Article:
Yes, Donald Trump Can Give All the Helicopter Rides He Wants

Free rides to kids doesn't count as vote buying.

Trump Media Circus Hits Iowa State Fair

Over the weekend, Republican presidential candidate Donald Trump made waves by offering kids rides in his helicopter at the Iowa State Fair, positioning himself as something of a summertime Santa Claus by bringing joy to children through the magic of flight. 

The move perhaps smacked a bit of the classic school election sitcom plot, where the rich kid running for student office uses his resources to wow his classmates. After all, a 20-minute chopper ride over downtown Des Moines is valued at about $200, according to Groupon (but they can get you one for $110). So, does Trump's joyride constitute vote buying? Probably not.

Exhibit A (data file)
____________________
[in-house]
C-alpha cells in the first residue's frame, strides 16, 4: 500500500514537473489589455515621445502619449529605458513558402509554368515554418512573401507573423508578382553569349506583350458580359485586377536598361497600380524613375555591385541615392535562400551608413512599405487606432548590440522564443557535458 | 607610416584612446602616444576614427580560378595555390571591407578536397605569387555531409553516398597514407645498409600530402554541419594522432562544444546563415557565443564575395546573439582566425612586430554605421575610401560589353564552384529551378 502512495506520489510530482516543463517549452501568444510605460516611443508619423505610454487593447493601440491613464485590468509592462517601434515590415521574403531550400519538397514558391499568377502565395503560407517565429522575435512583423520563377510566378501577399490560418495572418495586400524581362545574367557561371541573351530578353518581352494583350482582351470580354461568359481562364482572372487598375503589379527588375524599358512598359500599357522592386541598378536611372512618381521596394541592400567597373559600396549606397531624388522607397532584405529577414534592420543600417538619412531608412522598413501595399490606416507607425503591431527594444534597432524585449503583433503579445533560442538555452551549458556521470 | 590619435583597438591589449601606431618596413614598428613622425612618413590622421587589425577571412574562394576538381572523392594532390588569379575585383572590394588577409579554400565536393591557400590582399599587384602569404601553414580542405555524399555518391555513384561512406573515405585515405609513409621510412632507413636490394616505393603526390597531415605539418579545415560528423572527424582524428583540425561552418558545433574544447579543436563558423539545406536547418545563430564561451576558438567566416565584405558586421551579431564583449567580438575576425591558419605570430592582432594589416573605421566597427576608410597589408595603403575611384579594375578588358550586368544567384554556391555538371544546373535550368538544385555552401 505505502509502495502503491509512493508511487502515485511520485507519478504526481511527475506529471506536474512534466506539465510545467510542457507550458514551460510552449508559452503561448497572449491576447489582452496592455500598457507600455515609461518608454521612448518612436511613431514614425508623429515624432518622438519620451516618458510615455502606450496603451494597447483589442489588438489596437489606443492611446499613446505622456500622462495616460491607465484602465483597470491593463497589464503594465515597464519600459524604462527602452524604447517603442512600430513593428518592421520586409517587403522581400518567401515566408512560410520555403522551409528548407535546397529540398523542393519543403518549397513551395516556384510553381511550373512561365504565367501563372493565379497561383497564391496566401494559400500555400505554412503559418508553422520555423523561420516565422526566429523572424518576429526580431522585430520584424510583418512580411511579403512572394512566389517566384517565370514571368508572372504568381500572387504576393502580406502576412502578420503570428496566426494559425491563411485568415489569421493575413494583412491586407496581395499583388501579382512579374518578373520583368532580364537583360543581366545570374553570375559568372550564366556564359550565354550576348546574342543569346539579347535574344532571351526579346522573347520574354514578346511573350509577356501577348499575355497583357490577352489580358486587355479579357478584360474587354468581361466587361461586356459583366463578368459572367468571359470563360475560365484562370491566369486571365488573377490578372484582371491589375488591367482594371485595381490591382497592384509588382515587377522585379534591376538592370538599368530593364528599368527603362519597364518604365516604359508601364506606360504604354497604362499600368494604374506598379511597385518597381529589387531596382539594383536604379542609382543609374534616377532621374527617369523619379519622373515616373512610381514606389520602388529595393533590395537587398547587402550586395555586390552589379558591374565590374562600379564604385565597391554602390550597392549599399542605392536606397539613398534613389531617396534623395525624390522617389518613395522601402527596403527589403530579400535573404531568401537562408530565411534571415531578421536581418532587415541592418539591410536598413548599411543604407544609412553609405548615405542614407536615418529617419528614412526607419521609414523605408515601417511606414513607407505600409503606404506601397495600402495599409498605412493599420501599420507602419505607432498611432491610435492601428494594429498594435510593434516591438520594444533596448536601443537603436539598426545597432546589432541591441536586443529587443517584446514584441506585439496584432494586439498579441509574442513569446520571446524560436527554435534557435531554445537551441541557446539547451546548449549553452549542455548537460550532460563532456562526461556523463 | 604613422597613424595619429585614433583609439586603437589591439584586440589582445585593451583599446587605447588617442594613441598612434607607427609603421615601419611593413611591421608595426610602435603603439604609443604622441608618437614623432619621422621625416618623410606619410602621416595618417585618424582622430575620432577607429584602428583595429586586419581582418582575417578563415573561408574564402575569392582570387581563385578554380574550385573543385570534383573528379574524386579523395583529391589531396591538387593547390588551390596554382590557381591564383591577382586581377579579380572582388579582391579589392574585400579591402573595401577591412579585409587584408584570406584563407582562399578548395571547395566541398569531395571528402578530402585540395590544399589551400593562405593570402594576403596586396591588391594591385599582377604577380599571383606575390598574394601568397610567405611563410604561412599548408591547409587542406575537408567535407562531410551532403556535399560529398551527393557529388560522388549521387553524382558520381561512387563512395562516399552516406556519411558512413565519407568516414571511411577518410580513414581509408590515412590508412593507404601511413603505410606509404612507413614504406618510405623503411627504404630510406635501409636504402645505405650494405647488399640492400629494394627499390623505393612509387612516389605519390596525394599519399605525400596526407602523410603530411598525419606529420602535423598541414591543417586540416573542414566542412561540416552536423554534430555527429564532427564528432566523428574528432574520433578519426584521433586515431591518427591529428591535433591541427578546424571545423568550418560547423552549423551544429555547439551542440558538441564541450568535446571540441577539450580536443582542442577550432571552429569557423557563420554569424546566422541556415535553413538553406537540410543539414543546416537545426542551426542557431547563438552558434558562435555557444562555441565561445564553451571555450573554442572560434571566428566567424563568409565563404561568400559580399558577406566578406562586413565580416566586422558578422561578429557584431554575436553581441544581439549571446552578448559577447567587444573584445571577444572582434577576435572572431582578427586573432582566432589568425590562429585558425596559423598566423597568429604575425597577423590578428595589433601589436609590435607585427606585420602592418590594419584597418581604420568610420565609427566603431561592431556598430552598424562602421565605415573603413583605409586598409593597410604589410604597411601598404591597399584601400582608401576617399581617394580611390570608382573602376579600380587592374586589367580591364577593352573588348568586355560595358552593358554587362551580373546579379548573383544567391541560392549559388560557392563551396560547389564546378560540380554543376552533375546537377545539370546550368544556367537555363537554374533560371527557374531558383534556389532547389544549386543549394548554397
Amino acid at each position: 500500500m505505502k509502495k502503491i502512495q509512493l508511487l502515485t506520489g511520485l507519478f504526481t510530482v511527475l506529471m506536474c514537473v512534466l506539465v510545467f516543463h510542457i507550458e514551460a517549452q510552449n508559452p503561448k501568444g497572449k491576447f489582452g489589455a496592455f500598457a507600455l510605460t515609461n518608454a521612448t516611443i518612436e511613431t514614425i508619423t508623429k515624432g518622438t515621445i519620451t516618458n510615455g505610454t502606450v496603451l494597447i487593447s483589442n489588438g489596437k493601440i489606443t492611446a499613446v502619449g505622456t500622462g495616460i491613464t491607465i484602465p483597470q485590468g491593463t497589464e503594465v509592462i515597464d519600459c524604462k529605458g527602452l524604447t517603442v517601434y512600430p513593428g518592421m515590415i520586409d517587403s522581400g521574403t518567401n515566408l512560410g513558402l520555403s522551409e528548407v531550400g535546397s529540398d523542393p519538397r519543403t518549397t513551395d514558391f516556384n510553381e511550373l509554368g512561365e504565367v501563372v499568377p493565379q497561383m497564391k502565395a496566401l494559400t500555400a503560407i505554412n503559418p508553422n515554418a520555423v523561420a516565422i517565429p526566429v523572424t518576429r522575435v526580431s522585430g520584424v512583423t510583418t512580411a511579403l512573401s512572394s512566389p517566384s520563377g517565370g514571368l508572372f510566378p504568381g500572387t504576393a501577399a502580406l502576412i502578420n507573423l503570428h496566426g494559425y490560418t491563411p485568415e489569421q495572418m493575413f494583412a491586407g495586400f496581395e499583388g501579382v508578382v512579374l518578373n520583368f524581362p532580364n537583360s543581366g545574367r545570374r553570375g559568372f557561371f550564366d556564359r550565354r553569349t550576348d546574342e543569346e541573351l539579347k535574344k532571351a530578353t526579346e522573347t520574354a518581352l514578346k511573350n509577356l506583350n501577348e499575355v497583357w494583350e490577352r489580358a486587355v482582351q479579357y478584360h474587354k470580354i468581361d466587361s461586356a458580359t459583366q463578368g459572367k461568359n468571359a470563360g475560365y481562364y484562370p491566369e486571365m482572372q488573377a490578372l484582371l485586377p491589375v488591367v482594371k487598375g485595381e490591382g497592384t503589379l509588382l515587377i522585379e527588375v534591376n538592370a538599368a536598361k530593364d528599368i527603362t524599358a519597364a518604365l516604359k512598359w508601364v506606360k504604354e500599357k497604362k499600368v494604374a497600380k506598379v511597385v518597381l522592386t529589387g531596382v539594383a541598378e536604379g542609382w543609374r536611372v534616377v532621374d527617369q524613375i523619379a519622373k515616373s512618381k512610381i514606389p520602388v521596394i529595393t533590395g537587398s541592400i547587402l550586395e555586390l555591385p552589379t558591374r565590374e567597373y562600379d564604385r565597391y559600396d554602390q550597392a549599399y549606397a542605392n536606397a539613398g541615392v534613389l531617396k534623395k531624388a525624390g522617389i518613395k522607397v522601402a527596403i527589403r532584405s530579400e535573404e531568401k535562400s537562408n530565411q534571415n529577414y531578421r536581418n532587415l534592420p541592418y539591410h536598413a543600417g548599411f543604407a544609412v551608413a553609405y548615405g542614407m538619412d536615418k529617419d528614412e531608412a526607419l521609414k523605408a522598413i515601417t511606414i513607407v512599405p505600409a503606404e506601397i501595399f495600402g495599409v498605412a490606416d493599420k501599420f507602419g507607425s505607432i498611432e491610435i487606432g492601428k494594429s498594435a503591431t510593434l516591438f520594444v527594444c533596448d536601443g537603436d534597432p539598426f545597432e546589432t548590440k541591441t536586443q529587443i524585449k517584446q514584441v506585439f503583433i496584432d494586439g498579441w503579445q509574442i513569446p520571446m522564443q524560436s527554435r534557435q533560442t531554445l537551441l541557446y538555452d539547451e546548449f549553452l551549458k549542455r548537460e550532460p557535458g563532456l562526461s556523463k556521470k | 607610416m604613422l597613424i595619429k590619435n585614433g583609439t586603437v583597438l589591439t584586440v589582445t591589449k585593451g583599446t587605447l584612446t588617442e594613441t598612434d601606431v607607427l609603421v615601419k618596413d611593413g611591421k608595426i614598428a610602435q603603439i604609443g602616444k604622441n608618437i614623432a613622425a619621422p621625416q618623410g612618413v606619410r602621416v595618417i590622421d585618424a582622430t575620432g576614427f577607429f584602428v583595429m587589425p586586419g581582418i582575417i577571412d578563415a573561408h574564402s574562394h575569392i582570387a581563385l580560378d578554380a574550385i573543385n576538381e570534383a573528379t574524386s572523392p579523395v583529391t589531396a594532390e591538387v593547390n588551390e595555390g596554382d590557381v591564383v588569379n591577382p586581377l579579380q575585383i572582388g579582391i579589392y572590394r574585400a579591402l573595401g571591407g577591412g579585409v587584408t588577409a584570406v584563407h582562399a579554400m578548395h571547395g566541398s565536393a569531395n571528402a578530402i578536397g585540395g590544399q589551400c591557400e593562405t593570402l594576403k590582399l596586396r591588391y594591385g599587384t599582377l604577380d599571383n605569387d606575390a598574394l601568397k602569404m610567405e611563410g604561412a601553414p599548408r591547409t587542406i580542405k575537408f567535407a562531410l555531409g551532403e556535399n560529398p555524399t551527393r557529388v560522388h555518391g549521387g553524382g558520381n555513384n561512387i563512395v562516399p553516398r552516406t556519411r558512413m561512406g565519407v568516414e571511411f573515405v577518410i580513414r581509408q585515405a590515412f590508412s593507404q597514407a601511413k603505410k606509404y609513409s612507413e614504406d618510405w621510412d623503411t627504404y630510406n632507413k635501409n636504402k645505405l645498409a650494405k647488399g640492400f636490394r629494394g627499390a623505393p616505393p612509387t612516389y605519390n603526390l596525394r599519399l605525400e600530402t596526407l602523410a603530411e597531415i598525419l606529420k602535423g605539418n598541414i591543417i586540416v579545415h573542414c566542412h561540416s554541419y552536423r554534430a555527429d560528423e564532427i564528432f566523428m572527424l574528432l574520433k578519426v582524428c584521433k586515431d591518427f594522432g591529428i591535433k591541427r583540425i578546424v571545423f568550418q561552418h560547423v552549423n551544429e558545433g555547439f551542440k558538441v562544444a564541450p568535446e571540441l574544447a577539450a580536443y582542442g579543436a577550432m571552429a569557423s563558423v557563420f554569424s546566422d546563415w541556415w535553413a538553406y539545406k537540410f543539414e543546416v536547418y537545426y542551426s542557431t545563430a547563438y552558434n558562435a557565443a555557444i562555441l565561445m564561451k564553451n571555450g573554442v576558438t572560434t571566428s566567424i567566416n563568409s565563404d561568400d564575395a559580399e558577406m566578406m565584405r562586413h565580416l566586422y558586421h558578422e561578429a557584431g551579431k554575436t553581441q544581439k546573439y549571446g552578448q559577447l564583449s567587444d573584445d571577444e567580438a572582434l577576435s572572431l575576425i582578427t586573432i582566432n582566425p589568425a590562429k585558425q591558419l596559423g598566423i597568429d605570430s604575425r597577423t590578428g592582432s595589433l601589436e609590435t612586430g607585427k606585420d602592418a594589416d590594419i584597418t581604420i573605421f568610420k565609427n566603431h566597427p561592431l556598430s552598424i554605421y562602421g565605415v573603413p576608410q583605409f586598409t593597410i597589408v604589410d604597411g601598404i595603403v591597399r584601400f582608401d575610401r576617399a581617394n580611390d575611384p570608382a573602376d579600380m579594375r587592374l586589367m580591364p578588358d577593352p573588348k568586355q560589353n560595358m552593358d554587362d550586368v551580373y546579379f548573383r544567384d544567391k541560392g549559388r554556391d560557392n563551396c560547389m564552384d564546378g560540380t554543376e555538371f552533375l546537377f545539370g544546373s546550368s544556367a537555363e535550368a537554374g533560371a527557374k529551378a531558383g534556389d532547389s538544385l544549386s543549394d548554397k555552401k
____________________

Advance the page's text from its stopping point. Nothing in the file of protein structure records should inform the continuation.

For one thing, the people who got the free rides were too young to vote, so there were no votes to buy, says Paul Seamus Ryan, senior counsel at the Campaign Legal Center. For another, Trump did not ask for anything in return for the rides. 

"My understanding is that Trump in no way conditioned the helicopter rides on voting for him, or even voting at all, so the helicopter rides don't even come close to the illegal-vote-buying line," Ryan said. "Even if they were offered to people of voting age, the rides don't constitute vote buying in my view. At the very least, the gift at issue needs to be connected to the actual act of voting or refraining from voting." 

Still, just because the stunt is legal doesn't mean it wasn't derided. As Trump hovered overhead, Sanders quipped, "I apologize, we left the helicopter at home." The crowd laughed appreciatively, though it must be said that some of the kids present might have preferred the helicopter ride. 

--Zachary Mider contributed to this report. 

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